HDD (Hard Disk Drive)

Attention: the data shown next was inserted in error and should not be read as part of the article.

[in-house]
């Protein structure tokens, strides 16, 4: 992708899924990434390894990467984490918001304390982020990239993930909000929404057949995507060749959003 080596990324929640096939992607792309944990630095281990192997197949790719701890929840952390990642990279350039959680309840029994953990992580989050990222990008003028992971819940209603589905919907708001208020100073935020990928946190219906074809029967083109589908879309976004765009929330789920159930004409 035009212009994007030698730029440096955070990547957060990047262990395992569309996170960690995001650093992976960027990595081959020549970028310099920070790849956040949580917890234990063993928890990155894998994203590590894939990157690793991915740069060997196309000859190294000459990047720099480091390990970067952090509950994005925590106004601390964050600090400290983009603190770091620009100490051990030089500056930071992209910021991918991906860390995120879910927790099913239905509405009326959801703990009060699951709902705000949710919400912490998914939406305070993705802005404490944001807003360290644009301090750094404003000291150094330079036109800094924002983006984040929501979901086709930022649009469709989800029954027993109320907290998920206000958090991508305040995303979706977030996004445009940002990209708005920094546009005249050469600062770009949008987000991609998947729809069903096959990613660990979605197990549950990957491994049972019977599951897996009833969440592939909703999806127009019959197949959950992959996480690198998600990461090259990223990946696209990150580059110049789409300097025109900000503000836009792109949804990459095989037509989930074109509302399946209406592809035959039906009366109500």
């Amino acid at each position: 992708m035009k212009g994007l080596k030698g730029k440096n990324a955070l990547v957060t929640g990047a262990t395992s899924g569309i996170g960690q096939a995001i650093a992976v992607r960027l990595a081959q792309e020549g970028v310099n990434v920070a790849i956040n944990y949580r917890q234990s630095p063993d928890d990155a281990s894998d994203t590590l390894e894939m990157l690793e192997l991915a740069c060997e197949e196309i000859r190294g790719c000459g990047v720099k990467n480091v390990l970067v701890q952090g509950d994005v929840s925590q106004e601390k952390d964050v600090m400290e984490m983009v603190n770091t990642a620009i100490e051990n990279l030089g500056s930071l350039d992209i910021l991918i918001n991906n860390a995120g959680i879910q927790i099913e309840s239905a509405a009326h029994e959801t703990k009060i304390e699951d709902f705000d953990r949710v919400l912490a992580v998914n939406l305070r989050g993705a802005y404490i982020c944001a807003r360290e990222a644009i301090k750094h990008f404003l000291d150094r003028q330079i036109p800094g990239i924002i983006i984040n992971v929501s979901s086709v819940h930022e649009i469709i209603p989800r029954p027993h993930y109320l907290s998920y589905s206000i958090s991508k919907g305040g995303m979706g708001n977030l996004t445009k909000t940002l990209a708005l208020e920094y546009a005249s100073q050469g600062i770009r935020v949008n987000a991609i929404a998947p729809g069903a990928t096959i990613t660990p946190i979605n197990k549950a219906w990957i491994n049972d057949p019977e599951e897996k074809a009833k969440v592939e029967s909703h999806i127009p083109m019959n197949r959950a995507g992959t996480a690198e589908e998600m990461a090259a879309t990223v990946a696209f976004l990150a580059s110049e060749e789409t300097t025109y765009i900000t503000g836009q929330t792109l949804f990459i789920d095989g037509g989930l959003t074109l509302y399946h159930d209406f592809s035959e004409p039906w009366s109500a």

The HDD or Hard Disk Drive, is a main storage media device, which permanently stores all data on a computer. Data sent to and from the hard drive, is interpreted by the disk controller. The disk controller tells the hard drive what to do, and how to move the components within the drive. When the operating system needs to read or write information, it examines the hard drive's File Allocation Table (FAT) to determine file location and available areas. The measurable property of an HDD is its capacity. Capacity is specified in terabytes (TB; 1 terabyte=1000 gigabytes) and gigabytes (GB; 1 gigabyte = 1 billion bytes). HDDs are connected to computer systems by interface cables, such as SATA (Serial ATA), USB or SAS (Serial attached SCSI) cables. A budget-conscious HDD model is the Western Digital WD Blue WD5000AAKX internal hard drive. This drive comes with a reasonable 500GB of storage, which is average for most low-power desktops and laptops, and averages around $40. An average model of an HDD is the Western Digital WD Blue WD10EZEX internal hard drive, which comes with 1TB of storage. This drive can support the needs of most basic computer users, and is a little more expensive, costing around $60-$70. A much higher end example would be the Seagate STBD6000100. This model contains 6TB of storage, and is much more useful for people with a lot of data storage needs. This drive is quite expensive however, and can cost up to $400 online.